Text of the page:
This is a most troubling question that is buttressed by its own merits of apathy and unawareness. When crimes against humanity are committed a society comes together to acknowledge such vicious acts and rightly condemns them. America needs to do the same and realize this is not just a Native American issue but an issue that speaks directly to the civility, morality and social structure of our country. We all need to say once and for all that we do not celebrate murder, rape and slavery.

The whole so-called “discovery” he gets credit for is another subject that needs to be discussed and debunked. Especially since he never set foot on the continent of America and was Not the first European to visit the Western Hemisphere. Also, new evidence even suggests explorers from China and Japan visited South America and perhaps what is now the Northeastern U.S. some 5,000 to 8,000 years ago.

Columbus certainly needs to be part of American discourse and should be earnestly studied as other explorers were. But to coronate him with a holiday, is the same as celebrating Dr. Joseph Mengele for his contributions to modern medical research.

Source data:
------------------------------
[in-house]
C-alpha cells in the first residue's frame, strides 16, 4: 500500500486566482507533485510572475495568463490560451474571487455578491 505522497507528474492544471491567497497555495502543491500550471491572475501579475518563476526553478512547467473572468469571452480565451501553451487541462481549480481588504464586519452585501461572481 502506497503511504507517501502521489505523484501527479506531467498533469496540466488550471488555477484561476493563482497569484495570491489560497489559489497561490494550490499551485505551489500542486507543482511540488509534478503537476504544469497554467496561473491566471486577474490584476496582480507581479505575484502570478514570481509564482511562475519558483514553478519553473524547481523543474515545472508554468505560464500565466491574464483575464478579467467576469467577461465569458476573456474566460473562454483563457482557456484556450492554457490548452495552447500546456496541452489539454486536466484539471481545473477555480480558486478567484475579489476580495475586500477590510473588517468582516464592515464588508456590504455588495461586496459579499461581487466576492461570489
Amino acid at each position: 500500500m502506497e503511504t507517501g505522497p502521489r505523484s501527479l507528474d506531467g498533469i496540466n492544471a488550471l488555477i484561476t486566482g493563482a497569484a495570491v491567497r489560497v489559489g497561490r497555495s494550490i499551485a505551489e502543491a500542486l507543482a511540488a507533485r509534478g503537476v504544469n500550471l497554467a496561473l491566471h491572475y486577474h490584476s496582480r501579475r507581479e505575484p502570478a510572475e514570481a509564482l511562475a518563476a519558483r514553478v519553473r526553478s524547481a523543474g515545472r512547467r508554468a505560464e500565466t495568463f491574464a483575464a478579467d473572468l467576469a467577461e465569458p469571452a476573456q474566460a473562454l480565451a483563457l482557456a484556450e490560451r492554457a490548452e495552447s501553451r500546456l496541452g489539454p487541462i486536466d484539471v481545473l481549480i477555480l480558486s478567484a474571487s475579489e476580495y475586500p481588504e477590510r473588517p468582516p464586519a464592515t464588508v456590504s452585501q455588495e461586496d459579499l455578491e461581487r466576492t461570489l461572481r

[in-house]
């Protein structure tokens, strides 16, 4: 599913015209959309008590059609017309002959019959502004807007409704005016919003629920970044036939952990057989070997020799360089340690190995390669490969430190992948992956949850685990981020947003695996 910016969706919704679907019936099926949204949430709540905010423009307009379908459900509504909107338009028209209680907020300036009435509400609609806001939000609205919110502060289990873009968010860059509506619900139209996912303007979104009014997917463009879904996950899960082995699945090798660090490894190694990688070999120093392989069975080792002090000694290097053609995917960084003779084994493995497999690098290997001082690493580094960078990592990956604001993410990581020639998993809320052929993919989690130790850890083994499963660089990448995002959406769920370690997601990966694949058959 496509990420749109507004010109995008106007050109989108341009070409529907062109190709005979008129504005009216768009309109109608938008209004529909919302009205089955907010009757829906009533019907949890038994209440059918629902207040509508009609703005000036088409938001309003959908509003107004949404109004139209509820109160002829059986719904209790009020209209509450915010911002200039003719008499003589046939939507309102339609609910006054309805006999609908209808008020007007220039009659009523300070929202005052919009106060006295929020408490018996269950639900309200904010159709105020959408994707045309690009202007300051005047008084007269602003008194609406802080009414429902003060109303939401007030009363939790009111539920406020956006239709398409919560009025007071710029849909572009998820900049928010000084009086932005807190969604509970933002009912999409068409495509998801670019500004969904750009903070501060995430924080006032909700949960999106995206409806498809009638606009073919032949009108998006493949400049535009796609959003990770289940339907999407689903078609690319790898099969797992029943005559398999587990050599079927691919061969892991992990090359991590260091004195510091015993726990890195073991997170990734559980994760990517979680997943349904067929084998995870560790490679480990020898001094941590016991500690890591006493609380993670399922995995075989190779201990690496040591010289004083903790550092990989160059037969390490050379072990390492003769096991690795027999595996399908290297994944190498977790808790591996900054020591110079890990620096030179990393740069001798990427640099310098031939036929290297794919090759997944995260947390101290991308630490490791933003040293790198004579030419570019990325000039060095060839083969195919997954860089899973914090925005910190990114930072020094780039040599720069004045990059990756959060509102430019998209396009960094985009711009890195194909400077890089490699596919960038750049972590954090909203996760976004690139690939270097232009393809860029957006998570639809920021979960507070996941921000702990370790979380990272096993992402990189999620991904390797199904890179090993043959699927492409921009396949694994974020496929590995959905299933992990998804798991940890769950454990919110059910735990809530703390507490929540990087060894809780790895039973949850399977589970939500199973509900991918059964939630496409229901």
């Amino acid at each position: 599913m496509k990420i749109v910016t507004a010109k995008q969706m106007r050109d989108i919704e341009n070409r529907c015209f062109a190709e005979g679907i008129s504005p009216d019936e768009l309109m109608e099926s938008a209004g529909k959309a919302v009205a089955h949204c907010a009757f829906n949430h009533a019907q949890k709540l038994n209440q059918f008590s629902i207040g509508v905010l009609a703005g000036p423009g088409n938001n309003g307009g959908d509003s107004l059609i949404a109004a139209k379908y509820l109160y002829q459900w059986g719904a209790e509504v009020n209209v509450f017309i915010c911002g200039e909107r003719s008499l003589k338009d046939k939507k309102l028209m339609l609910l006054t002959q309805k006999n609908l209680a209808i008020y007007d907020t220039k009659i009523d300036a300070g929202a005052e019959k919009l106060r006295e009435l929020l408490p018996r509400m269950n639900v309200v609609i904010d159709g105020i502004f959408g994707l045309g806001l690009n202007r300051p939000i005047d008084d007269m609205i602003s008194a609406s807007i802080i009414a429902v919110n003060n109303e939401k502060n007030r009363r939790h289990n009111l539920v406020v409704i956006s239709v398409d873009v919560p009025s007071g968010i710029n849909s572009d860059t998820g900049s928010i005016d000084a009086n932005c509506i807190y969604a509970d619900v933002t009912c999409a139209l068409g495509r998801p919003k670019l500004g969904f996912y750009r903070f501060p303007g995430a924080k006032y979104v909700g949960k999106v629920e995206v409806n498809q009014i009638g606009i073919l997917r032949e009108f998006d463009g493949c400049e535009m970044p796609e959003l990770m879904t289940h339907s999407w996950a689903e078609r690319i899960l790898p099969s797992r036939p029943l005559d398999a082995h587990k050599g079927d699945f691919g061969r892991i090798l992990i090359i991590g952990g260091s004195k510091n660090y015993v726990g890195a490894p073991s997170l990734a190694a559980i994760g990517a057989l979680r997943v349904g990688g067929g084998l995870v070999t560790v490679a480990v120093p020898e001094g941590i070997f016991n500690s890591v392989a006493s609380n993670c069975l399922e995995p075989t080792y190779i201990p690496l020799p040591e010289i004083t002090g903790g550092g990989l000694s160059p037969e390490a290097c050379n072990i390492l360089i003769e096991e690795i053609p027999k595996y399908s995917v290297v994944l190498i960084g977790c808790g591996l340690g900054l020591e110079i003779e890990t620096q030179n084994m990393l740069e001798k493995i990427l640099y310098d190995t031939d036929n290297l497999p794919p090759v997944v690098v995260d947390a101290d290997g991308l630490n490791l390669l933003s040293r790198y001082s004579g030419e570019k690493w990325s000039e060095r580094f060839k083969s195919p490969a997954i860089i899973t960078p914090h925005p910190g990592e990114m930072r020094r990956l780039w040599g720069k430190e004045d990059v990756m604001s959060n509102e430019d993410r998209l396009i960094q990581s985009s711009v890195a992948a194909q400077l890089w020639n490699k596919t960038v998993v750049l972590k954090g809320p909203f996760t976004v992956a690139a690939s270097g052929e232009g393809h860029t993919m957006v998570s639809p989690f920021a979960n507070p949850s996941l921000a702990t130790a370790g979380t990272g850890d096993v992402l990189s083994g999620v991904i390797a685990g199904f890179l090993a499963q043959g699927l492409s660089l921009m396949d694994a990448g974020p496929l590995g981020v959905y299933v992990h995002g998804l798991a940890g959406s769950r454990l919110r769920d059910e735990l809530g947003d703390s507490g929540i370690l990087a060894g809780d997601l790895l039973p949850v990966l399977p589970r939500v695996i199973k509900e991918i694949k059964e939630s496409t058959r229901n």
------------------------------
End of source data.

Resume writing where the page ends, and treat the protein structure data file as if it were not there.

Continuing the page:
This is not hyperbole. What Columbus did along with numerous others were crimes against humanity. But America refuses to distance itself from the romanticized narrative that further perpetuates stereotypes, myths and misinformation to the detriment of the Natives in America.

As a Native American (or Pre-American) I find it appalling and offensive that this country continues to honor a murderer, slave master and usurper who would inspire many others to do the same. And it troubles me that people of all walks of life can’t come together, as it has been done in the past, to condemn this so-called holiday and recognize Columbus as the offender against humanity he was.

As a (dual) citizen in America, I am embarrassed that my nation continues to cling to archaic notions that celebrate despotism, genocide, conquest and plunder in the name of Columbus, while touting how enlightened and more advanced we are than the rest of the world.